You can actually do this two ways: you can either start with your Ideal Customer in mind and figure out how to serve her based on her pain points and wants OR you can figure out what you desire to offer, and then figure out who is the type of person who would enjoy that product or service. Either way, these first two pieces are the bedrock of your creative business foundation.

 

Question #3: How does this make money?

 

This is where a lot of Creatives get stuck. We daydream about our amazing clients and the gorgeous things we have to offer them…..and then the "real world" gremlin pops up.

“Will anyone actually pay me for this?”

“Am I being unrealistic?”

“What should I charge?”

“What do I do about my day job?”

“Will I have enough to pay for things like health insurance and a retirement plan???”

First, pause. Breathe. Remember that there are tons of creative humans in the world making a living doing the things that you want to do. That means it can be done. Those humans are no smarter or better than you. They’re just not.

Okay, now let’s get strategic.


Real talk: whatever you offer your Ideal Customer has to make money.


This thing you want to offer your Ideal Client/Customer? We need to figure out how to monetize it. That can be a sticky subject for many Creatives (and especially coaches) because we are so damn close to our work. We love our work! It’s our art! We do it to heal, express, and make a difference in the world! Should we really be cheapening it by making money?

Yes. Yes, we should. Because you can’t serve from an empty cup. You’re not helping anyone if you’re struggling to get by. Choose to see charging for your work as a flow of energy back and forth. You let your products and services flow out and you let money flow in.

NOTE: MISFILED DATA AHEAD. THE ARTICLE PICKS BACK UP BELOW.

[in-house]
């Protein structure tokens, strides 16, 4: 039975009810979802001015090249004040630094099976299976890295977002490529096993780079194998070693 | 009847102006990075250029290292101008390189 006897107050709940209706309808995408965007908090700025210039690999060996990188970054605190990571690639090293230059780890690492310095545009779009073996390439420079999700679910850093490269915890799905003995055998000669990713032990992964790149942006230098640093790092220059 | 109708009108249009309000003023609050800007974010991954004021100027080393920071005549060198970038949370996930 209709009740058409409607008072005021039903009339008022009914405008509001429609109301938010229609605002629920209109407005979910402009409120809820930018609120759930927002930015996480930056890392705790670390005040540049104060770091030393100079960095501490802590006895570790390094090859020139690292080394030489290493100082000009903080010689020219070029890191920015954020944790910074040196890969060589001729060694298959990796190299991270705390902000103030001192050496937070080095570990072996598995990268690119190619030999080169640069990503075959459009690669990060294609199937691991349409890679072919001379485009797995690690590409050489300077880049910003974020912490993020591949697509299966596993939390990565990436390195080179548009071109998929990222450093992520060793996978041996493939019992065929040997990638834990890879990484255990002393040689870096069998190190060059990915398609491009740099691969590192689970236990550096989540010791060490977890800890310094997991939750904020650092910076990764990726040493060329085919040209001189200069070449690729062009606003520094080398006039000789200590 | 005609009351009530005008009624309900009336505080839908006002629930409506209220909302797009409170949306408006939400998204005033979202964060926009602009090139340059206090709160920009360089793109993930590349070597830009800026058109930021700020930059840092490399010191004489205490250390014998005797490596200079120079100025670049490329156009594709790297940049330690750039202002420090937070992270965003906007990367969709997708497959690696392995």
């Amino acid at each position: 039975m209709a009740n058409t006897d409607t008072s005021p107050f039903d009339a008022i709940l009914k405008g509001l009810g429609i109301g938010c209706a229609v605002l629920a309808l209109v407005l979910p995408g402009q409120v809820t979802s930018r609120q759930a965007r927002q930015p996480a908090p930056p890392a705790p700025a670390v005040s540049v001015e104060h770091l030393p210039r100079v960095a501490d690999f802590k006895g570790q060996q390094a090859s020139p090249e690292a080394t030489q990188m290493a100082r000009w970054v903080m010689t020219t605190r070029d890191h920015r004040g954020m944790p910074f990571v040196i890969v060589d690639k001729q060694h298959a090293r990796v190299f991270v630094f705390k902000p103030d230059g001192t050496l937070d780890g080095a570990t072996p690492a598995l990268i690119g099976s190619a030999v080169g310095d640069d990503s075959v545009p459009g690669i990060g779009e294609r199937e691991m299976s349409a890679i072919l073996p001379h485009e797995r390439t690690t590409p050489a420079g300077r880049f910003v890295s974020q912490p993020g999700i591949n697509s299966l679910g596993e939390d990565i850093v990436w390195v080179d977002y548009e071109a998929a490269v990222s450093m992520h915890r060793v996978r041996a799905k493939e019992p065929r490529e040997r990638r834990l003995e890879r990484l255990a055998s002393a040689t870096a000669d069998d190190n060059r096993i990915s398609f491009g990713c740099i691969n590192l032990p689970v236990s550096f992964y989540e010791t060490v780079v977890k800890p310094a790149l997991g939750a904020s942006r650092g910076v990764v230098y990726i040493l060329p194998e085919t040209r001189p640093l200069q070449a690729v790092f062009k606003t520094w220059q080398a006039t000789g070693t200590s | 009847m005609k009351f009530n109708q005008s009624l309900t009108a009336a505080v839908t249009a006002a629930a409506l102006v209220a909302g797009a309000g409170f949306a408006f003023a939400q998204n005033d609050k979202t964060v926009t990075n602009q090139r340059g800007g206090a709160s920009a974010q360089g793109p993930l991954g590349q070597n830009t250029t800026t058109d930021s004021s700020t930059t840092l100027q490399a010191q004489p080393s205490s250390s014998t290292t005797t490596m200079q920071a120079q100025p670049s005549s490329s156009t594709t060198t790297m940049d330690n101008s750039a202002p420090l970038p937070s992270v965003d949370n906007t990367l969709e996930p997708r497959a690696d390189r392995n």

A business that doesn’t make money is just a hobby. Let’s avoid that.



So how do you make money doing what you love? Well, you've got a few options.

Go back to your "how do I serve them?" section and pick a few options from the list. For example, let's say that you really love the idea of designing and making spangly tightrope outfits and hosting workshops that teach basic circus dance moves. Maybe you rent a small space where you can teach ongoing circus dance classes and sell your custom-made spangly outfits in the lobby. Maybe you eventually expand to selling your outfits in an online shop and selling your signature circus dance course online.


All options are valid. The trick is picking a monetization method that 1. you enjoy delivering and 2. your Ideal Customers need or want. Finding that intersection is the most important part of monetizing your magic. 


To find that golden intersection, consider the following:

  • How much money do I desire to make from my business?
  • How much money do I need to generate to make the business run?
  • How much money do I need to make to pay my bills and make my life work?
  • How do other people with similar businesses monetize their work?
  • How will I validate my ideas, i. e. see what works and what doesn't?

Once you've found your golden intersection of what you love to offer AND what your customers/clients love to buy, you now get to test it out and validate your ideas. You may think you love offering a certain type of product or service, but you won't know for sure until you try it out and see. Same thing with what your clients need. At some point, you've got to put it out there and test and tweak till you find the right intersection for you.

Since monetization is sooo important (not to mention one of the biggest indicators of business success or failure), I have a separate blog post my three favorite business models for creatives, makers, and coaches. You can read it by clicking here.

Monetization for Creatives

Question #4: How do I engage with my Ideal Customers and let them know I exist?

 

Here's the thing: Kaitlyn may be dying to come to your circus dance workshops, but she can't come and pay you if she doesn't know you and your business exist.

Hence the need for Section #4: also known as a marketing plan, which is a fancy term for “how I connect with my people and let them know about my amazing stuff.” It doesn’t have to be icky, gross, or manipulative. It’s simply a thoughtful plan for helping the people who need you find you.